Who will bail out the Fed?
It's been a largely unstated assumption that the Fed has near infinite capacity to absorb toxic mortgage backed securities and corporate bonds, but the growing levels of low quality assets on the Fed's books bring that assumption into question. At some point, those bad assets will have to be dealt with.
By Larson's calculation, leverage at the Fed is approaching the dizzying heights seen in some private investment funds during the bubble years: "the Fed banks are holding total capital of just $45.7 billion against the sum total of $2.19 trillion in assets, meaning the Fed is leveraging its capital 48-to-1. That compares to only 27-to-1 two years ago." So leverage has nearly doubled in just one year, thanks to the acquisition of low-grade assets.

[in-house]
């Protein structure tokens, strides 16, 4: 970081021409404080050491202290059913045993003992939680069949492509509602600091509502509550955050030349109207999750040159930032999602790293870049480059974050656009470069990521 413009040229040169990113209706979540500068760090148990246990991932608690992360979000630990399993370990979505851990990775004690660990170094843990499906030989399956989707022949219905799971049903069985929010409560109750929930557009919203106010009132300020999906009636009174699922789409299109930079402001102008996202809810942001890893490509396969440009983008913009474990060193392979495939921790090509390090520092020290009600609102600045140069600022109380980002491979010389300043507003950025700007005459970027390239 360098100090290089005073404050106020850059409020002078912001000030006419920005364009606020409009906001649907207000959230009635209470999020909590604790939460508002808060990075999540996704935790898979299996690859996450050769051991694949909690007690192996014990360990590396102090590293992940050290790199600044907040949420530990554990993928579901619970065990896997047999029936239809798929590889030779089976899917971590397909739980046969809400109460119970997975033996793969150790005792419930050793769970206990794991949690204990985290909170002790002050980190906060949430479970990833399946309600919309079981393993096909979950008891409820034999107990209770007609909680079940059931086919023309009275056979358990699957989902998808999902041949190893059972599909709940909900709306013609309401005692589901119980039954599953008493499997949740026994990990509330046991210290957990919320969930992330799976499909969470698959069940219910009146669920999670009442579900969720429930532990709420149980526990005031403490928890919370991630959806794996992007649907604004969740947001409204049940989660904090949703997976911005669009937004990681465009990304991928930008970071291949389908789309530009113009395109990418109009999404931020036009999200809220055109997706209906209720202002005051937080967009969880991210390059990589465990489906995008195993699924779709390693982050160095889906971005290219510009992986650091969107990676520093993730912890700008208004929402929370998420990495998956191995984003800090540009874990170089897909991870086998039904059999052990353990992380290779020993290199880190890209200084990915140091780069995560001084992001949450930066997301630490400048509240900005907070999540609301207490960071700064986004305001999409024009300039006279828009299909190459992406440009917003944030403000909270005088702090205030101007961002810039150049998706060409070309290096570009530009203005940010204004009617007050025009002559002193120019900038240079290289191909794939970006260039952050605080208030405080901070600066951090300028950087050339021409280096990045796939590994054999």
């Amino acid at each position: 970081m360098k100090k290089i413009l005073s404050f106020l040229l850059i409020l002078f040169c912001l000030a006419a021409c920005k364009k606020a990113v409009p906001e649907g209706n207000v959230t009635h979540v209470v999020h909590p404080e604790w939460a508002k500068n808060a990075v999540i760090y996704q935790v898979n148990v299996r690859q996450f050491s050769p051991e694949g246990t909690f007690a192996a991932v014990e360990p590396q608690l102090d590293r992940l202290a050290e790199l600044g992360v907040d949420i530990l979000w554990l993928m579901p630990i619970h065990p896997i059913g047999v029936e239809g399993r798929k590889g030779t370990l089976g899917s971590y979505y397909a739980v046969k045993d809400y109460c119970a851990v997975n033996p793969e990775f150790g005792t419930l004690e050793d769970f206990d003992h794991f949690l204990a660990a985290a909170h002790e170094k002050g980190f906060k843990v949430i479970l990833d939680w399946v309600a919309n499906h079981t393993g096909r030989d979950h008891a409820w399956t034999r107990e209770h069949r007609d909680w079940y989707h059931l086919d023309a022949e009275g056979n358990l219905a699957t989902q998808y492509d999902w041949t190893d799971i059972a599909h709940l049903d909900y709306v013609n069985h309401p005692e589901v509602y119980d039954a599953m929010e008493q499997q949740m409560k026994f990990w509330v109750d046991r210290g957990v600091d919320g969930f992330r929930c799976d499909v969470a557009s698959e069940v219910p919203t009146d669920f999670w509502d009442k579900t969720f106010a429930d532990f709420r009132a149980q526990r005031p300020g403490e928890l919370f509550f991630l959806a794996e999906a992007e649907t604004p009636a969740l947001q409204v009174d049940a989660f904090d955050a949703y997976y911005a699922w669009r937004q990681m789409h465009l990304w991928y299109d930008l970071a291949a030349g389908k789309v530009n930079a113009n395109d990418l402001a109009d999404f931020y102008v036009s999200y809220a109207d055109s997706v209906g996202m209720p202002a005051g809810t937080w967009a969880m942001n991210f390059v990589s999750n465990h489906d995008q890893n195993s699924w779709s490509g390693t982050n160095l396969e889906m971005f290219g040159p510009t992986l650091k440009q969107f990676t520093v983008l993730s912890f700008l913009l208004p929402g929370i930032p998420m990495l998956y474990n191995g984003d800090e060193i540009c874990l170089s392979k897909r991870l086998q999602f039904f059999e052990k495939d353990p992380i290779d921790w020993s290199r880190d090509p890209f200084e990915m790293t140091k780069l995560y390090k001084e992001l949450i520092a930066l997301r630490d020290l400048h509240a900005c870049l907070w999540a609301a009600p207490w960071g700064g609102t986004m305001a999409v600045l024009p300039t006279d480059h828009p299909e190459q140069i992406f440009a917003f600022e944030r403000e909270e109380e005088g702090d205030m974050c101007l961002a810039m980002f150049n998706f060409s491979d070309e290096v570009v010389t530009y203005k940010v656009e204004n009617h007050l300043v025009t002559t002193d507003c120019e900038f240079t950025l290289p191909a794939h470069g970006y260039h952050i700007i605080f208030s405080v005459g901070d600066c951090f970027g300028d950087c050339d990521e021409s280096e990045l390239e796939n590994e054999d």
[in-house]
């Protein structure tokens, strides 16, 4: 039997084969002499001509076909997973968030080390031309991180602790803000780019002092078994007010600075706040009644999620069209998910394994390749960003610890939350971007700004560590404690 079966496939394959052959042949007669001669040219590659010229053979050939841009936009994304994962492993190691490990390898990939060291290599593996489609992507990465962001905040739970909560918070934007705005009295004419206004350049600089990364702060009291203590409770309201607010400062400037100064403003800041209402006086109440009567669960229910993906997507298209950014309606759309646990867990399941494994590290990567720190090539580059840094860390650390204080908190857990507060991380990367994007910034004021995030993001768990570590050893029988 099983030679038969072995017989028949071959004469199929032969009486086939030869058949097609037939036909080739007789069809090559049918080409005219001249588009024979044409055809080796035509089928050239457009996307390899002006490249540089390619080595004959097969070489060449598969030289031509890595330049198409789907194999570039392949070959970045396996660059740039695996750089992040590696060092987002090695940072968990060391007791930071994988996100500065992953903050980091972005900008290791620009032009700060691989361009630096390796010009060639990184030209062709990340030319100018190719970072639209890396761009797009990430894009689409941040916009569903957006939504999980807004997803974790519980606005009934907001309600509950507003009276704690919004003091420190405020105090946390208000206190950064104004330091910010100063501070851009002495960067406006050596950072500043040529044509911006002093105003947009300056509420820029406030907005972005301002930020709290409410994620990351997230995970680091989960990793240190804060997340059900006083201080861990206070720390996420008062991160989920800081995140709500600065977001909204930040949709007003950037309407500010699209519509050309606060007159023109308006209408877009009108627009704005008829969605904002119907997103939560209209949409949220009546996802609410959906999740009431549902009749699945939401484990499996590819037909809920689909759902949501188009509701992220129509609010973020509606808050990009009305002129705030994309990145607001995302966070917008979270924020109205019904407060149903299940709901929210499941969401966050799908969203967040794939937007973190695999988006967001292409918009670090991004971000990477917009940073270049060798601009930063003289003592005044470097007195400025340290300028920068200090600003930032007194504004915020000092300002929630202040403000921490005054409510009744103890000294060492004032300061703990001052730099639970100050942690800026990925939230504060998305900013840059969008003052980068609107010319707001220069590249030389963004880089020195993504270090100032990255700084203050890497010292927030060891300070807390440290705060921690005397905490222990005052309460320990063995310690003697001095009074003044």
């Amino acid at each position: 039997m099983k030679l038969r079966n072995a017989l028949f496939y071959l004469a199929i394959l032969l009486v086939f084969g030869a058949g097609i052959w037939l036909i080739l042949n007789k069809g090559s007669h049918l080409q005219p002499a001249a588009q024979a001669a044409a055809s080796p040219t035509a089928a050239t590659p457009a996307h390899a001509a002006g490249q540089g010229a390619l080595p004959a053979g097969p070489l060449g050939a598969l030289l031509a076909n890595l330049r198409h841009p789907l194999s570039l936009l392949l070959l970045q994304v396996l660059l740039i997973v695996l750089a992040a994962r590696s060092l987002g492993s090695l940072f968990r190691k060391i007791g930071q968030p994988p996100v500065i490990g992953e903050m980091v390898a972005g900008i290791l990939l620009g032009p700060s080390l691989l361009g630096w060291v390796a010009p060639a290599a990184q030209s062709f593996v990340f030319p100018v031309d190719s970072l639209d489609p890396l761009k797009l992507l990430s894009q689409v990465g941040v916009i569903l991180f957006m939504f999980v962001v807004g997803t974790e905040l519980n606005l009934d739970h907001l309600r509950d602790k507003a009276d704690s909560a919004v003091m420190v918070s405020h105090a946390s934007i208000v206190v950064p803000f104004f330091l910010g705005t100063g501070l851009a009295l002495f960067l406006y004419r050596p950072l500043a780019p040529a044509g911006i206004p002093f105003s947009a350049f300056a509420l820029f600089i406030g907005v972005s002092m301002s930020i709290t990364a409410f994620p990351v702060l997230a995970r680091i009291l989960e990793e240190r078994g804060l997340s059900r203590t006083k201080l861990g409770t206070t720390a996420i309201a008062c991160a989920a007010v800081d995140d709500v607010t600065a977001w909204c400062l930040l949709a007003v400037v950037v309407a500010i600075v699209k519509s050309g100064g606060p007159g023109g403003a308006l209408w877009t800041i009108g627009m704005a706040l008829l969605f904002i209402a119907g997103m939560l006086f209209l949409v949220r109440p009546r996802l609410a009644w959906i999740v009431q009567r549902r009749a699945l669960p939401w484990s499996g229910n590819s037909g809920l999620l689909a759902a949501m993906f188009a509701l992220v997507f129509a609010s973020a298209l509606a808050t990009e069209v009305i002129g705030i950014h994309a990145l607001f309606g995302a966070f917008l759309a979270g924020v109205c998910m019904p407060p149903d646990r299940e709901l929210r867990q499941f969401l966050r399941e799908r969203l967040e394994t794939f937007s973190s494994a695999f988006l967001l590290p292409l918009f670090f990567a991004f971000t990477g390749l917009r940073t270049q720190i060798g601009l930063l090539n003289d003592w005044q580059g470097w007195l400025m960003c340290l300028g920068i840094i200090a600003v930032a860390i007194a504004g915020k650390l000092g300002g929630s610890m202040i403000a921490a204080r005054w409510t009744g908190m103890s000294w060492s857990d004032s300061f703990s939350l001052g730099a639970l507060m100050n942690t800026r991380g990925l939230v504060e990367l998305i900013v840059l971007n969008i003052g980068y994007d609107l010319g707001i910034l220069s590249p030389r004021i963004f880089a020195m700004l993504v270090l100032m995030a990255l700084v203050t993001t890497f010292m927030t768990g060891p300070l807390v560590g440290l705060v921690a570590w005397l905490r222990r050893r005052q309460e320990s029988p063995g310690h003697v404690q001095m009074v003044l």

The implication is that the basic instruments of American economic power, especially Treasury securities and the dollar, are being weakened in the long run. If this is indeed the case, you might want to revisit some of the more dire scenarios that inflation hawks and gold bugs have been talking about for quite some time now. While it is certainly the case that the inflation hawks have been wrong so far -- as DailyFinance's Joe Lazarro and others have pointed out, deflation has been the greater threat in the economic crisis so far -- the increasingly precarious state of the Fed's balance sheet provides a hint that things could change somewhere down the road, and not for the better if you're betting on the strength of the American financial system.